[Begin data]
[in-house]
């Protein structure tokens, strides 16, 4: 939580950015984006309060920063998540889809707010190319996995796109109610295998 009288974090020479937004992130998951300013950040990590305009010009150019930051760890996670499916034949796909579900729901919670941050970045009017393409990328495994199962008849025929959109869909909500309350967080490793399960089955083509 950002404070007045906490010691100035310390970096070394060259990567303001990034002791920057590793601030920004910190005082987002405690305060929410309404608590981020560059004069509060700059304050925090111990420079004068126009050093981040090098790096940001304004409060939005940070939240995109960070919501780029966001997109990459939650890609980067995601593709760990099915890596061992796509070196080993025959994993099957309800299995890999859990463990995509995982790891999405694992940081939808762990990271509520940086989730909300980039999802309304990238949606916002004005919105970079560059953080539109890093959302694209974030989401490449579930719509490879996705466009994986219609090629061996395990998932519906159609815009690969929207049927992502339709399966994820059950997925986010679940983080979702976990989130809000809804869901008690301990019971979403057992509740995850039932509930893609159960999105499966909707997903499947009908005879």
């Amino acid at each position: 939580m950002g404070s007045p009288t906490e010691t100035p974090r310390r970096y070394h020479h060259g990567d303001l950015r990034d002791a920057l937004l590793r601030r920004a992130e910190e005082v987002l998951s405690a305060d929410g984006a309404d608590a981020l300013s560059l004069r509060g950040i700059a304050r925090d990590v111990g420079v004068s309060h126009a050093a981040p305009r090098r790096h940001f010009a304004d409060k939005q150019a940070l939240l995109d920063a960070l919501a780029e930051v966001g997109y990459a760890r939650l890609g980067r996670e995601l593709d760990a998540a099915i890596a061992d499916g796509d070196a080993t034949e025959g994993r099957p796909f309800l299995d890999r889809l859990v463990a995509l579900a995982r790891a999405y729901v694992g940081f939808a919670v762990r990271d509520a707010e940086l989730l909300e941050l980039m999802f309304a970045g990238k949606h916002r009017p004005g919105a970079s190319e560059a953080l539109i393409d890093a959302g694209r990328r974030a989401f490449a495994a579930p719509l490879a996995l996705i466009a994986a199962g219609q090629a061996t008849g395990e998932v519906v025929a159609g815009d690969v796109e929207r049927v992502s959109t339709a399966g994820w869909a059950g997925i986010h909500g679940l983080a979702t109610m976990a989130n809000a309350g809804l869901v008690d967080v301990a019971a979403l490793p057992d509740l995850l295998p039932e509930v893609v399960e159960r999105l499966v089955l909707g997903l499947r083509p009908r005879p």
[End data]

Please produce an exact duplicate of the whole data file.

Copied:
[in-house]
């Protein structure tokens, strides 16, 4: 939580950015984006309060920063998540889809707010190319996995796109109610295998 009288974090020479937004992130998951300013950040990590305009010009150019930051760890996670499916034949796909579900729901919670941050970045009017393409990328495994199962008849025929959109869909909500309350967080490793399960089955083509 950002404070007045906490010691100035310390970096070394060259990567303001990034002791920057590793601030920004910190005082987002405690305060929410309404608590981020560059004069509060700059304050925090111990420079004068126009050093981040090098790096940001304004409060939005940070939240995109960070919501780029966001997109990459939650890609980067995601593709760990099915890596061992796509070196080993025959994993099957309800299995890999859990463990995509995982790891999405694992940081939808762990990271509520940086989730909300980039999802309304990238949606916002004005919105970079560059953080539109890093959302694209974030989401490449579930719509490879996705466009994986219609090629061996395990998932519906159609815009690969929207049927992502339709399966994820059950997925986010679940983080979702976990989130809000809804869901008690301990019971979403057992509740995850039932509930893609159960999105499966909707997903499947009908005879």
């Amino acid at each position: 939580m950002g404070s007045p009288t906490e010691t100035p974090r310390r970096y070394h020479h060259g990567d303001l950015r990034d002791a920057l937004l590793r601030r920004a992130e910190e005082v987002l998951s405690a305060d929410g984006a309404d608590a981020l300013s560059l004069r509060g950040i700059a304050r925090d990590v111990g420079v004068s309060h126009a050093a981040p305009r090098r790096h940001f010009a304004d409060k939005q150019a940070l939240l995109d920063a960070l919501a780029e930051v966001g997109y990459a760890r939650l890609g980067r996670e995601l593709d760990a998540a099915i890596a061992d499916g796509d070196a080993t034949e025959g994993r099957p796909f309800l299995d890999r889809l859990v463990a995509l579900a995982r790891a999405y729901v694992g940081f939808a919670v762990r990271d509520a707010e940086l989730l909300e941050l980039m999802f309304a970045g990238k949606h916002r009017p004005g919105a970079s190319e560059a953080l539109i393409d890093a959302g694209r990328r974030a989401f490449a495994a579930p719509l490879a996995l996705i466009a994986a199962g219609q090629a061996t008849g395990e998932v519906v025929a159609g815009d690969v796109e929207r049927v992502s959109t339709a399966g994820w869909a059950g997925i986010h909500g679940l983080a979702t109610m976990a989130n809000a309350g809804l869901v008690d967080v301990a019971a979403l490793p057992d509740l995850l295998p039932e509930v893609v399960e159960r999105l499966v089955l909707g997903l499947r083509p009908r005879p």